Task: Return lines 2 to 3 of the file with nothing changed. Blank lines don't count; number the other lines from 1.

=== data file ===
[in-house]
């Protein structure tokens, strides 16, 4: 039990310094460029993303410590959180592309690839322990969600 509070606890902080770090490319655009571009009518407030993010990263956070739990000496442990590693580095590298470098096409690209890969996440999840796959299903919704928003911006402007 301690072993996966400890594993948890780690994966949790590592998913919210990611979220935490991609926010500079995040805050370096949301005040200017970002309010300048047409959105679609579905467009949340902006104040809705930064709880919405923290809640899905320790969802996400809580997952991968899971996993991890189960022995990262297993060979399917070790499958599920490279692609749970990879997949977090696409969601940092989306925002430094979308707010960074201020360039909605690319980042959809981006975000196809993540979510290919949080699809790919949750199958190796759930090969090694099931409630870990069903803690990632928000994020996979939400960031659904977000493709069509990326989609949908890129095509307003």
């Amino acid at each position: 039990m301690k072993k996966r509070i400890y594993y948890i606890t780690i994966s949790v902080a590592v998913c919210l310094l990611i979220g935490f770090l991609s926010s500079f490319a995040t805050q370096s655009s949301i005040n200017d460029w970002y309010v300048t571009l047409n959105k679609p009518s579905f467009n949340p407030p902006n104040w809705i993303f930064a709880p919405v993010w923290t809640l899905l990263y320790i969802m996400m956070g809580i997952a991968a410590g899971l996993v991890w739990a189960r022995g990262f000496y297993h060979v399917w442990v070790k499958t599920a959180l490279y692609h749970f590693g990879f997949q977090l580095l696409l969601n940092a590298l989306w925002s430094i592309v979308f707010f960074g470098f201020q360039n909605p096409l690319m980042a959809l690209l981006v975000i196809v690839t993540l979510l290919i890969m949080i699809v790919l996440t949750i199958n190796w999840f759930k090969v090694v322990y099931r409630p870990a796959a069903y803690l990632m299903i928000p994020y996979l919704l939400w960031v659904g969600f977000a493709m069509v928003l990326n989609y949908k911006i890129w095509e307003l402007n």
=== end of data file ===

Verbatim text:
């Protein structure tokens, strides 16, 4: 039990310094460029993303410590959180592309690839322990969600 509070606890902080770090490319655009571009009518407030993010990263956070739990000496442990590693580095590298470098096409690209890969996440999840796959299903919704928003911006402007 301690072993996966400890594993948890780690994966949790590592998913919210990611979220935490991609926010500079995040805050370096949301005040200017970002309010300048047409959105679609579905467009949340902006104040809705930064709880919405923290809640899905320790969802996400809580997952991968899971996993991890189960022995990262297993060979399917070790499958599920490279692609749970990879997949977090696409969601940092989306925002430094979308707010960074201020360039909605690319980042959809981006975000196809993540979510290919949080699809790919949750199958190796759930090969090694099931409630870990069903803690990632928000994020996979939400960031659904977000493709069509990326989609949908890129095509307003």
């Amino acid at each position: 039990m301690k072993k996966r509070i400890y594993y948890i606890t780690i994966s949790v902080a590592v998913c919210l310094l990611i979220g935490f770090l991609s926010s500079f490319a995040t805050q370096s655009s949301i005040n200017d460029w970002y309010v300048t571009l047409n959105k679609p009518s579905f467009n949340p407030p902006n104040w809705i993303f930064a709880p919405v993010w923290t809640l899905l990263y320790i969802m996400m956070g809580i997952a991968a410590g899971l996993v991890w739990a189960r022995g990262f000496y297993h060979v399917w442990v070790k499958t599920a959180l490279y692609h749970f590693g990879f997949q977090l580095l696409l969601n940092a590298l989306w925002s430094i592309v979308f707010f960074g470098f201020q360039n909605p096409l690319m980042a959809l690209l981006v975000i196809v690839t993540l979510l290919i890969m949080i699809v790919l996440t949750i199958n190796w999840f759930k090969v090694v322990y099931r409630p870990a796959a069903y803690l990632m299903i928000p994020y996979l919704l939400w960031v659904g969600f977000a493709m069509v928003l990326n989609y949908k911006i890129w095509e307003l402007n």